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Satyr and Sunshine- Front view 2016, Bronze. Edition of 9, 18.5h x 9w x 9d
Satyr and Sunshine - 3/4 view 2016
Satyr and Sunshine - side view
The pre-casting clay for 'Satyr and Sunshine'.


‘Who are we and how we present ourselves.’

A devilishly sly guy presents as himself as sunshine, while enamoured with his own grinning bravado as reflected back at him in the mirror/back of the sun. This was sculpted in the summer of 2016. There may have been a political impetus to making this sculpture, as it was sculpted at the beginning of the Trump era. It is also a recognition of the way we present ourselves as one way, while knowing full well we have ‘desirous impulses’* that are expected to be contained, or that we secretly contain for our own gain.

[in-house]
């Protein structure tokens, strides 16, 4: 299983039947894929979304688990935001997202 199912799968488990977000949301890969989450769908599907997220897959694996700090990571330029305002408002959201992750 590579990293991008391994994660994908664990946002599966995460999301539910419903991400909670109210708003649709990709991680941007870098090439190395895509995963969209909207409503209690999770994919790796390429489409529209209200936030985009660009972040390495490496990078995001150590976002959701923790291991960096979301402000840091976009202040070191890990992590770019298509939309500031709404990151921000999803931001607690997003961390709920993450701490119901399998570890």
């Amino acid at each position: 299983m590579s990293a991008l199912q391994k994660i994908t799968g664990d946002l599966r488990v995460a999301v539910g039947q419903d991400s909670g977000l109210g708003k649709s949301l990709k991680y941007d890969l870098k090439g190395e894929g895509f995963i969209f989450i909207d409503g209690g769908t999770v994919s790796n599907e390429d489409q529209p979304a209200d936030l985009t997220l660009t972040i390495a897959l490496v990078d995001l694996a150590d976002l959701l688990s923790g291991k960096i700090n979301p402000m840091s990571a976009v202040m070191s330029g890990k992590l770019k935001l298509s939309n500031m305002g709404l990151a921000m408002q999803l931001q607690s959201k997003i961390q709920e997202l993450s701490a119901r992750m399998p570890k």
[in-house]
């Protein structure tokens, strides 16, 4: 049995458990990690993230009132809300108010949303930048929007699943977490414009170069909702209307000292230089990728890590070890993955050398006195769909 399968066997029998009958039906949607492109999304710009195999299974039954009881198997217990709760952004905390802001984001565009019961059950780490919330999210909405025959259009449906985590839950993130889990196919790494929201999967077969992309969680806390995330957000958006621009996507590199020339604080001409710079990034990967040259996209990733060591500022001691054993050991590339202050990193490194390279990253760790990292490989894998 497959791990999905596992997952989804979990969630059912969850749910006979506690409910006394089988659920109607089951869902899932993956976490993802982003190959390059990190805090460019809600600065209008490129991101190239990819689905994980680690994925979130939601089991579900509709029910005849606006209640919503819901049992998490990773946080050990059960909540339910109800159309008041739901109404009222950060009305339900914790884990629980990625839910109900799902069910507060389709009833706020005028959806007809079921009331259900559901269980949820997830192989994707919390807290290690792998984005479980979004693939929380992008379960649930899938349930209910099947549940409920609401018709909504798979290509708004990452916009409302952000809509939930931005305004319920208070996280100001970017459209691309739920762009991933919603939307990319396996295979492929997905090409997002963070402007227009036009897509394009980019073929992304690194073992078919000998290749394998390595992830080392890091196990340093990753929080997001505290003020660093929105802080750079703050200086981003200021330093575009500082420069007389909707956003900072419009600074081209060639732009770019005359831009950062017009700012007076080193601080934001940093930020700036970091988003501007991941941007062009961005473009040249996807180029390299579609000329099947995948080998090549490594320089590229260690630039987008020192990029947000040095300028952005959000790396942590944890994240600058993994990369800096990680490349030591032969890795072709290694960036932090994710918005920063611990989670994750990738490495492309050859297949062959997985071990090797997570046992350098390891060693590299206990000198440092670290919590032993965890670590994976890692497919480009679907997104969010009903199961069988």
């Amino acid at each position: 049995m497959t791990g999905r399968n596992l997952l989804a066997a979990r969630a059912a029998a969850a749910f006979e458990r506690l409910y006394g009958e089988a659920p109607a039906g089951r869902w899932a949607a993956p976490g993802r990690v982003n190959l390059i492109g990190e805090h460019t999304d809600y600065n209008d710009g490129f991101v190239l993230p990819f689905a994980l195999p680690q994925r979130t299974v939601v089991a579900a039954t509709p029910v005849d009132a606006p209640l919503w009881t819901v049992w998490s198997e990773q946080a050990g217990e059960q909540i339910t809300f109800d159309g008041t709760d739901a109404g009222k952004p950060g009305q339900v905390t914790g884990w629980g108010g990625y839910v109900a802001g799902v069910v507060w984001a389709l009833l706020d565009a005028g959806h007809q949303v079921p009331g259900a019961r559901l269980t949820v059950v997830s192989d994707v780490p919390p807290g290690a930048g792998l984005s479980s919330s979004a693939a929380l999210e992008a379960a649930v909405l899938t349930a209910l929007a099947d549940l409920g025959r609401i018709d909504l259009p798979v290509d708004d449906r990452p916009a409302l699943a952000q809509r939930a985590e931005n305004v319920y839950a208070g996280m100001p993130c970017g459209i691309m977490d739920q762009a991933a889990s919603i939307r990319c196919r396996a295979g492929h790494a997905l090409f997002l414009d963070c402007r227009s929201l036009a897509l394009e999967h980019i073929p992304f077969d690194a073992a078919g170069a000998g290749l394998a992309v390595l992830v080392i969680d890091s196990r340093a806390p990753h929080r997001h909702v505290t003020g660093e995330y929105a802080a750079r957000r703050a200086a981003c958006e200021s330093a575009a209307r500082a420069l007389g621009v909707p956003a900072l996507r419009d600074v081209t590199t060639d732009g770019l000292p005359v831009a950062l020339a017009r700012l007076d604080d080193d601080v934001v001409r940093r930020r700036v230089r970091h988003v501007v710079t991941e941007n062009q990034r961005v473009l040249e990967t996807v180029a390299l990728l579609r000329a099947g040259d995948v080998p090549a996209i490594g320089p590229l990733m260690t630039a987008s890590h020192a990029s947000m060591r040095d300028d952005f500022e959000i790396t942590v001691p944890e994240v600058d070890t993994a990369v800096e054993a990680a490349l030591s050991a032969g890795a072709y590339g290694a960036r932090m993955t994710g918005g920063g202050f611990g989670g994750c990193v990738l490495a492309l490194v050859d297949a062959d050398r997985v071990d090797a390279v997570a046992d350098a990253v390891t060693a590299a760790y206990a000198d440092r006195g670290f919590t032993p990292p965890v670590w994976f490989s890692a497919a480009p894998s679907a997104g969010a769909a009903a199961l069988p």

Satyr and Sunshine, 2016, Bronze. Edition of 9, 18.5h x 9w x 9d inches




  • 1- one of a class of lustful, drunken woodland gods. In Greek art they were represented as a man with a horse’s ears and tail, but in Roman representations as a man with a goat’s ears, tail, legs, and horns
  • 2- a man who has strong sexual desires: “Charles was an unmarried satyr

Fun fact:

definition:horny (adj.)

late 14c., “made of horn,” from horn (n.) + -y (2). From 1690s as “callous, resembling horn.” The colloquial meaning “lustful, sexually aroused,” was in use certainly by 1889, perhaps as early as 1863; it probably derives from the late 18c. slang expression to have the horn, suggestive of male sexual excitement (but eventually applied to women as well); see horn (n.). As a noun it once also was a popular name for a domestic cow. For an adjective in the original sense of the word, hornish (1630s) and horn-like (1570s) are available.